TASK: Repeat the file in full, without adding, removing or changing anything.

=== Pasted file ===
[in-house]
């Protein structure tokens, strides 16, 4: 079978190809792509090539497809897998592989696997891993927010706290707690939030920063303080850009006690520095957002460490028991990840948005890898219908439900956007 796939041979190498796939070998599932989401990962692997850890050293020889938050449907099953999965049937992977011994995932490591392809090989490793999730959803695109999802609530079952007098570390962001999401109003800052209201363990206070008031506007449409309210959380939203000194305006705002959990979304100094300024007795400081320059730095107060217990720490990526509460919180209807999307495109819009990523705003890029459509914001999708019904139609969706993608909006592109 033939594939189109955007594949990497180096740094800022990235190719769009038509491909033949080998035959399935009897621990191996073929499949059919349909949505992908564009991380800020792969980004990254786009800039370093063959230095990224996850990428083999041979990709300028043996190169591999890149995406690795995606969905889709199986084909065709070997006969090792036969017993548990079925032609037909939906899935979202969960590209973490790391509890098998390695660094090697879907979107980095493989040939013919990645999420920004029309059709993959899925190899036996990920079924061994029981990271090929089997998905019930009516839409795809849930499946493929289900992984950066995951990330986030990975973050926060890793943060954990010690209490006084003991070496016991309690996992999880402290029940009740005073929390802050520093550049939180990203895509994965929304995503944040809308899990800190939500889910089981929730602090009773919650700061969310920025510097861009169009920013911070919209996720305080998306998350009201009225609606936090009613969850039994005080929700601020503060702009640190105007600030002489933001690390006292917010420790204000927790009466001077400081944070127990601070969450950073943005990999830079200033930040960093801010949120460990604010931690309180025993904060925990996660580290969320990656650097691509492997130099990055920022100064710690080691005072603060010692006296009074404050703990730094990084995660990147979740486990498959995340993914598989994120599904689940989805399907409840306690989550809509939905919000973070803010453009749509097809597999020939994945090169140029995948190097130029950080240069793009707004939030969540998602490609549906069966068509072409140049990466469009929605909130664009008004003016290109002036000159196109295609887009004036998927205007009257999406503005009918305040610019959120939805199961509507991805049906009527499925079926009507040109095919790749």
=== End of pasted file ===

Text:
[in-house]
């Protein structure tokens, strides 16, 4: 079978190809792509090539497809897998592989696997891993927010706290707690939030920063303080850009006690520095957002460490028991990840948005890898219908439900956007 796939041979190498796939070998599932989401990962692997850890050293020889938050449907099953999965049937992977011994995932490591392809090989490793999730959803695109999802609530079952007098570390962001999401109003800052209201363990206070008031506007449409309210959380939203000194305006705002959990979304100094300024007795400081320059730095107060217990720490990526509460919180209807999307495109819009990523705003890029459509914001999708019904139609969706993608909006592109 033939594939189109955007594949990497180096740094800022990235190719769009038509491909033949080998035959399935009897621990191996073929499949059919349909949505992908564009991380800020792969980004990254786009800039370093063959230095990224996850990428083999041979990709300028043996190169591999890149995406690795995606969905889709199986084909065709070997006969090792036969017993548990079925032609037909939906899935979202969960590209973490790391509890098998390695660094090697879907979107980095493989040939013919990645999420920004029309059709993959899925190899036996990920079924061994029981990271090929089997998905019930009516839409795809849930499946493929289900992984950066995951990330986030990975973050926060890793943060954990010690209490006084003991070496016991309690996992999880402290029940009740005073929390802050520093550049939180990203895509994965929304995503944040809308899990800190939500889910089981929730602090009773919650700061969310920025510097861009169009920013911070919209996720305080998306998350009201009225609606936090009613969850039994005080929700601020503060702009640190105007600030002489933001690390006292917010420790204000927790009466001077400081944070127990601070969450950073943005990999830079200033930040960093801010949120460990604010931690309180025993904060925990996660580290969320990656650097691509492997130099990055920022100064710690080691005072603060010692006296009074404050703990730094990084995660990147979740486990498959995340993914598989994120599904689940989805399907409840306690989550809509939905919000973070803010453009749509097809597999020939994945090169140029995948190097130029950080240069793009707004939030969540998602490609549906069966068509072409140049990466469009929605909130664009008004003016290109002036000159196109295609887009004036998927205007009257999406503005009918305040610019959120939805199961509507991805049906009527499925079926009507040109095919790749």